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Miss Lou


Photo:  Courtesy The Gleaner


Aunty Roachy, Boonoonoonoos, walk good, the infectious voice, the laughter, the use of  Jamaican Talk, Ring Ding, Miss Lou and Mass Ran, the tie head, the bandana skirt. These are some of the things that come to mind when one thinks of The Hon. Louise Simone Bennett-Coverley, O.J. the Jamaican Cultural icon who passed away in Canada, on Wednesday, July 26, 2006.


  • Miss Lou as she was affectionately called, lived in Canada for over twenty years, all the while maintaining her cultural connection to Jamaica through her folkloric  Jamaican poems and expressions.  She entertained her audiences with these poems, often bringing tears of laughter to those who were able to see her perform.  I was lucky to see her at Columbia University in 1985, when she performed with Mutabaruka (someone who credits Miss Lou for his foray into dub poetry and the use of the Jamaican language in his every day life).


  • Those poems were funny but they all held a deeper meaning as she commented on every aspect of Jamaican life at home and abroad.


  • Miss Lou left a legacy that will be hard to fill because some people are still not comfortable with being themselves.  Afraid to express the cultural attributes that make them Jamaican.  Miss Lou made it possible for Jamaicans to open their mouths and speak without the fear of people thinking they were not educated.  Jamaican Talk, Patois, was not considered proper speaking, (even today,) although the majority of the Jamaican population spoke that way.  When Miss Lou opened her mouth and the Patois came out people were outraged that she would dare to speak like that in public.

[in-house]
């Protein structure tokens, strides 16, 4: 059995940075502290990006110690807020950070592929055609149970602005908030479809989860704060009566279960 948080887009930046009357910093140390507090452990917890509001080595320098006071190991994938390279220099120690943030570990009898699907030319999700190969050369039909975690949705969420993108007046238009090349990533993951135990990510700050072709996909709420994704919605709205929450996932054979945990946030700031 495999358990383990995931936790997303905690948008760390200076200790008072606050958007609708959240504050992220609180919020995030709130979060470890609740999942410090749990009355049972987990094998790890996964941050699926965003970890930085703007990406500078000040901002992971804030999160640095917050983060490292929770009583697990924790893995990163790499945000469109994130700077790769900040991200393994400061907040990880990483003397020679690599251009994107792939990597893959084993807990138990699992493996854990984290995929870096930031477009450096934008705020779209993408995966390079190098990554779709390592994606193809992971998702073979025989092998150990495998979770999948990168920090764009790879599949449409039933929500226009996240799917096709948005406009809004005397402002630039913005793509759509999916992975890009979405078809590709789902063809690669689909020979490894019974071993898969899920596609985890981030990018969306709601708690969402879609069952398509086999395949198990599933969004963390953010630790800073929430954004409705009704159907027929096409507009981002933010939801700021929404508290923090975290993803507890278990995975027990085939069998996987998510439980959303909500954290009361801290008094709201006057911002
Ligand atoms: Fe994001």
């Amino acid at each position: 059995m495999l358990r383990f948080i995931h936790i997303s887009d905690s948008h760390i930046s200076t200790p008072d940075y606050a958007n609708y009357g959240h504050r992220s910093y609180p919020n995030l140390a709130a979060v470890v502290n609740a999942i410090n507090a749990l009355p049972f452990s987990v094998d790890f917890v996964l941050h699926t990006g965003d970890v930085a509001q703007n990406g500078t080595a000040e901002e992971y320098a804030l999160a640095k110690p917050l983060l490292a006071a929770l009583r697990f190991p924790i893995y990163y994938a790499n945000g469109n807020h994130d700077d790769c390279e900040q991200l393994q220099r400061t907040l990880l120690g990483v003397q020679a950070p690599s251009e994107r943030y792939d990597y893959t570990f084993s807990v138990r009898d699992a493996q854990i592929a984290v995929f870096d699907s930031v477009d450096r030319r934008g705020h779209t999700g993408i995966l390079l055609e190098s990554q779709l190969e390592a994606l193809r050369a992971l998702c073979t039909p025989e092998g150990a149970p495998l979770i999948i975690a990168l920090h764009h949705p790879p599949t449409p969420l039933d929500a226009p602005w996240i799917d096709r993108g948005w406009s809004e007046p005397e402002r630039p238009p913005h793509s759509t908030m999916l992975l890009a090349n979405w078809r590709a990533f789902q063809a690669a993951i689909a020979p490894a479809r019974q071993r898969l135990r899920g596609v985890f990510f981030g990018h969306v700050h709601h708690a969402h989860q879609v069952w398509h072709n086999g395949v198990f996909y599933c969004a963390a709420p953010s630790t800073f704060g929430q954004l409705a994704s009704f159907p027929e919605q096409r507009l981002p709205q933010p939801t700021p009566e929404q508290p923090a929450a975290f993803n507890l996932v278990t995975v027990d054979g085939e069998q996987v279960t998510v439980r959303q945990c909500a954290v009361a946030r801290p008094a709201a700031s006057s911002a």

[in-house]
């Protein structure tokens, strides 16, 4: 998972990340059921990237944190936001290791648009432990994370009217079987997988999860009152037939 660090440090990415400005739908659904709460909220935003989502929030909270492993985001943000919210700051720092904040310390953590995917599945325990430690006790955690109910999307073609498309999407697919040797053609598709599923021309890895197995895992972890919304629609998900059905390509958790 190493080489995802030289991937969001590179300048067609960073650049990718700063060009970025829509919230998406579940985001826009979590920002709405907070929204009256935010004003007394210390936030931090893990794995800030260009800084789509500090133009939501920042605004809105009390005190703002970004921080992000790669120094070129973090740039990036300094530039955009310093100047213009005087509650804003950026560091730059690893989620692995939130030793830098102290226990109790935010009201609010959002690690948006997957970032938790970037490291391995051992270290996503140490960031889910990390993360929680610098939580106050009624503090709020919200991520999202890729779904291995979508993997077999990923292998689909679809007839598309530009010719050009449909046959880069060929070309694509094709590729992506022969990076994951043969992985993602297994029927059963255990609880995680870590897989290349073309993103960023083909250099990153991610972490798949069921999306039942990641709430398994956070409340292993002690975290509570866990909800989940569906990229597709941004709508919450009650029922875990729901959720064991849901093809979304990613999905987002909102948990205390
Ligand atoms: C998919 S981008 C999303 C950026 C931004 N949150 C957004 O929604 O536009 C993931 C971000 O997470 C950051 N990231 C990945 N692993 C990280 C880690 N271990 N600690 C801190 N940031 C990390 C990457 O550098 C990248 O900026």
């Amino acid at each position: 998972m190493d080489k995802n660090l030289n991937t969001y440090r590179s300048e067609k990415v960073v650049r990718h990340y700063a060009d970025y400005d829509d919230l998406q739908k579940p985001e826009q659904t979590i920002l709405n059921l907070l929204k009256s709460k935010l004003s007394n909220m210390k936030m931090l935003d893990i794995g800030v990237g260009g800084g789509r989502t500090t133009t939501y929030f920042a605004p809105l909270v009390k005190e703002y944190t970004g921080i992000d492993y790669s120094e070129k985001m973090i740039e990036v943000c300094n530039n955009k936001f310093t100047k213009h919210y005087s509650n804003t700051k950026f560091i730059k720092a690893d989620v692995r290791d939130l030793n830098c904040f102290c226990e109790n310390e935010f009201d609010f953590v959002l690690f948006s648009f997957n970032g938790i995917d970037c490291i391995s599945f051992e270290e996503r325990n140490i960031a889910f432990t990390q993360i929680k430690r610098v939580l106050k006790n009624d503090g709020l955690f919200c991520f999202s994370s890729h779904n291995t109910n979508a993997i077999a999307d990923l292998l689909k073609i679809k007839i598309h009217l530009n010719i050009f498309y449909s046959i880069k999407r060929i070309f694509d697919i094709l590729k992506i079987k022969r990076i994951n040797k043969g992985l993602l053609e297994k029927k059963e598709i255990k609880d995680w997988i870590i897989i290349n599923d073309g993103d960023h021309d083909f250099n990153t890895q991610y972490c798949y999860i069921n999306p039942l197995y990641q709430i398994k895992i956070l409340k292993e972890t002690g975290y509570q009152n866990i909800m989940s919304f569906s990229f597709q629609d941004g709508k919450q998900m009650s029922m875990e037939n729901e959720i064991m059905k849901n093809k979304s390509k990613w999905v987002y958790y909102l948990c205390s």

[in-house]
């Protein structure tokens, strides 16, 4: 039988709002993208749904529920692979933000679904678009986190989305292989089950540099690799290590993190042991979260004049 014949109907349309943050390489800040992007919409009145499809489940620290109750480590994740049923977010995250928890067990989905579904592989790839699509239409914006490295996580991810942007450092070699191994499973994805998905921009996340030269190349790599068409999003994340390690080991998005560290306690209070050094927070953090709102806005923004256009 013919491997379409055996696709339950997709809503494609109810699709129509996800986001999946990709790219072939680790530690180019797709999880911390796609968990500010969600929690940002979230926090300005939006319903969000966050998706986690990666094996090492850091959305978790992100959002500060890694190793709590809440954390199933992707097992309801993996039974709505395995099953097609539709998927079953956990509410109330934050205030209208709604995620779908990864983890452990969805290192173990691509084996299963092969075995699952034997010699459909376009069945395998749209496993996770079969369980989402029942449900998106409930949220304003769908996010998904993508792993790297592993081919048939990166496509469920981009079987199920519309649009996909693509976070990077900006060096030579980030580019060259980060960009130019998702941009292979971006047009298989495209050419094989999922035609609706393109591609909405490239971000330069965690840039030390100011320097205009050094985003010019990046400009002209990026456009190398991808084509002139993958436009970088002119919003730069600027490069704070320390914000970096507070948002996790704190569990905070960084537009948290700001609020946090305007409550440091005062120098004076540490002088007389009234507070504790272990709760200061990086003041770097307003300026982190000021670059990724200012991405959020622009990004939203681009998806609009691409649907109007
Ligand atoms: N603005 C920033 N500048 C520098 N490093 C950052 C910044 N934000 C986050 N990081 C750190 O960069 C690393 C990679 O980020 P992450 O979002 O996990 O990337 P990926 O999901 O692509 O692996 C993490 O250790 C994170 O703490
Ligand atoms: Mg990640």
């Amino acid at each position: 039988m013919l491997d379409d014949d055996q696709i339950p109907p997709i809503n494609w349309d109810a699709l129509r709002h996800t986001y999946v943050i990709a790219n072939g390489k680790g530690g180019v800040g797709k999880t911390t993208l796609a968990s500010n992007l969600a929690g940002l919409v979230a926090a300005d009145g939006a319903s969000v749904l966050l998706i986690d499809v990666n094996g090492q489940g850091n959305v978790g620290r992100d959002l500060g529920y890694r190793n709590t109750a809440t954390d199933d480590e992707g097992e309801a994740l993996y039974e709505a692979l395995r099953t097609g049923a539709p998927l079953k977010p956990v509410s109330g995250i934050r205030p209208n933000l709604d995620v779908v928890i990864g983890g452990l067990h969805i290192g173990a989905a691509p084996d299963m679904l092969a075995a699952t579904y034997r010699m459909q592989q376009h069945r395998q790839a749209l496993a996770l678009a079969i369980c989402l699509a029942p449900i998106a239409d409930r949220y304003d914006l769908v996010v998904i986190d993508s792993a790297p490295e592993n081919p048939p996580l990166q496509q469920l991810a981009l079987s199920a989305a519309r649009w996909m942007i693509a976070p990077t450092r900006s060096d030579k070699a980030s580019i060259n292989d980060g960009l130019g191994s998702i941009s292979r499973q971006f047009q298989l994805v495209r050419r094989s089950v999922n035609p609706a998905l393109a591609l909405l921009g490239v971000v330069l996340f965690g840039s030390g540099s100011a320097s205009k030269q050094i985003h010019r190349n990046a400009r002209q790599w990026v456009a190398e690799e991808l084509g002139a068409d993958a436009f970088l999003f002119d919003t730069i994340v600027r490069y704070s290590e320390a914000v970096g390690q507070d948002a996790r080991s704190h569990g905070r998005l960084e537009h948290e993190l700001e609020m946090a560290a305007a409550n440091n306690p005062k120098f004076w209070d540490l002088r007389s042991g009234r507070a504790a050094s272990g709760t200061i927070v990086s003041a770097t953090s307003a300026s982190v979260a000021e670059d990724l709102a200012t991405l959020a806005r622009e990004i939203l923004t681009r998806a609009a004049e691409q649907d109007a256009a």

• To her credit Miss Lou was prominent in Pantomime that occurred during the Christmas season.  Along with Mr. Ranny Williams they were a dynamic duo of skits  and poems.  Miss Lou was an all time favorite when she hosted the popular television show, Ring Ding.  A variety show that entertained children while teaching them about their Jamaican heritage and their connection, through the language, to the African continent.  Her book of poetry, "Labrish," Jamaican for talking or gossiping, is a must have for those who want to read her poetic side.


  • The Hon. Louise Bennett-Coverley, O.J. legacy will continue to live every time one a wi open wi mouth an de Jamaican come out.  Ay yai yai!

Mi Deh Yah Now!



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